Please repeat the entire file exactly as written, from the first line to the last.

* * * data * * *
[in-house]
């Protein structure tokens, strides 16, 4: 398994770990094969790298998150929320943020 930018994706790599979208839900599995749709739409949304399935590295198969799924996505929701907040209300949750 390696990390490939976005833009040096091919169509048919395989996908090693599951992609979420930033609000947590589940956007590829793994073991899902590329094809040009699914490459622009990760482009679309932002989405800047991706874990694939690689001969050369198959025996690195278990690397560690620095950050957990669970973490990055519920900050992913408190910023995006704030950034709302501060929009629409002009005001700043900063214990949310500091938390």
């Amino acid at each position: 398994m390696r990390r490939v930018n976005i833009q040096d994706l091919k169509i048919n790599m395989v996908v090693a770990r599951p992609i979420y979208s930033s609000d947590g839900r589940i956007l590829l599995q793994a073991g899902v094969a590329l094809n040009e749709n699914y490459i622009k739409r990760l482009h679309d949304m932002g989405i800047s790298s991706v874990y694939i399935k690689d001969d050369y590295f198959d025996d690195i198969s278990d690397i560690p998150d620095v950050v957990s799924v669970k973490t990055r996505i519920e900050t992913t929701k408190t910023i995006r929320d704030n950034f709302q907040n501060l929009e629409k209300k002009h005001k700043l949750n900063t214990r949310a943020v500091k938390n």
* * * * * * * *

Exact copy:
[in-house]
């Protein structure tokens, strides 16, 4: 398994770990094969790298998150929320943020 930018994706790599979208839900599995749709739409949304399935590295198969799924996505929701907040209300949750 390696990390490939976005833009040096091919169509048919395989996908090693599951992609979420930033609000947590589940956007590829793994073991899902590329094809040009699914490459622009990760482009679309932002989405800047991706874990694939690689001969050369198959025996690195278990690397560690620095950050957990669970973490990055519920900050992913408190910023995006704030950034709302501060929009629409002009005001700043900063214990949310500091938390």
């Amino acid at each position: 398994m390696r990390r490939v930018n976005i833009q040096d994706l091919k169509i048919n790599m395989v996908v090693a770990r599951p992609i979420y979208s930033s609000d947590g839900r589940i956007l590829l599995q793994a073991g899902v094969a590329l094809n040009e749709n699914y490459i622009k739409r990760l482009h679309d949304m932002g989405i800047s790298s991706v874990y694939i399935k690689d001969d050369y590295f198959d025996d690195i198969s278990d690397i560690p998150d620095v950050v957990s799924v669970k973490t990055r996505i519920e900050t992913t929701k408190t910023i995006r929320d704030n950034f709302q907040n501060l929009e629409k209300k002009h005001k700043l949750n900063t214990r949310a943020v500091k938390n």